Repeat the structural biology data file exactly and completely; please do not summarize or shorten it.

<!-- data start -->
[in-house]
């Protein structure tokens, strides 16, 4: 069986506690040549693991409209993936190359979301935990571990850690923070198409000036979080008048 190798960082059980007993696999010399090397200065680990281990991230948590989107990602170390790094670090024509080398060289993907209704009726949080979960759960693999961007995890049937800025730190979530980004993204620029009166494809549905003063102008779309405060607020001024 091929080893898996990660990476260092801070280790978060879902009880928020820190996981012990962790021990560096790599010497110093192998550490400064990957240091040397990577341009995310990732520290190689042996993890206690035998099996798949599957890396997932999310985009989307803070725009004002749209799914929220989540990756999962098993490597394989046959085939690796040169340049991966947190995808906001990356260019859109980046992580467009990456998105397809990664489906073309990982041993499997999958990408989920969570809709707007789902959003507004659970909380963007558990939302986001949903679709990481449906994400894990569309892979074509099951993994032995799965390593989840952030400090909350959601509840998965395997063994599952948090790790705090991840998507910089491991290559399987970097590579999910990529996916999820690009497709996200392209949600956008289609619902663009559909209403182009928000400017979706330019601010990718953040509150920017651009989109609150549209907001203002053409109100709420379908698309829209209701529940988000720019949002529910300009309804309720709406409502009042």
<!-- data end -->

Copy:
[in-house]
């Protein structure tokens, strides 16, 4: 069986506690040549693991409209993936190359979301935990571990850690923070198409000036979080008048 190798960082059980007993696999010399090397200065680990281990991230948590989107990602170390790094670090024509080398060289993907209704009726949080979960759960693999961007995890049937800025730190979530980004993204620029009166494809549905003063102008779309405060607020001024 091929080893898996990660990476260092801070280790978060879902009880928020820190996981012990962790021990560096790599010497110093192998550490400064990957240091040397990577341009995310990732520290190689042996993890206690035998099996798949599957890396997932999310985009989307803070725009004002749209799914929220989540990756999962098993490597394989046959085939690796040169340049991966947190995808906001990356260019859109980046992580467009990456998105397809990664489906073309990982041993499997999958990408989920969570809709707007789902959003507004659970909380963007558990939302986001949903679709990481449906994400894990569309892979074509099951993994032995799965390593989840952030400090909350959601509840998965395997063994599952948090790790705090991840998507910089491991290559399987970097590579999910990529996916999820690009497709996200392209949600956008289609619902663009559909209403182009928000400017979706330019601010990718953040509150920017651009989109609150549209907001203002053409109100709420379908698309829209209701529940988000720019949002529910300009309804309720709406409502009042």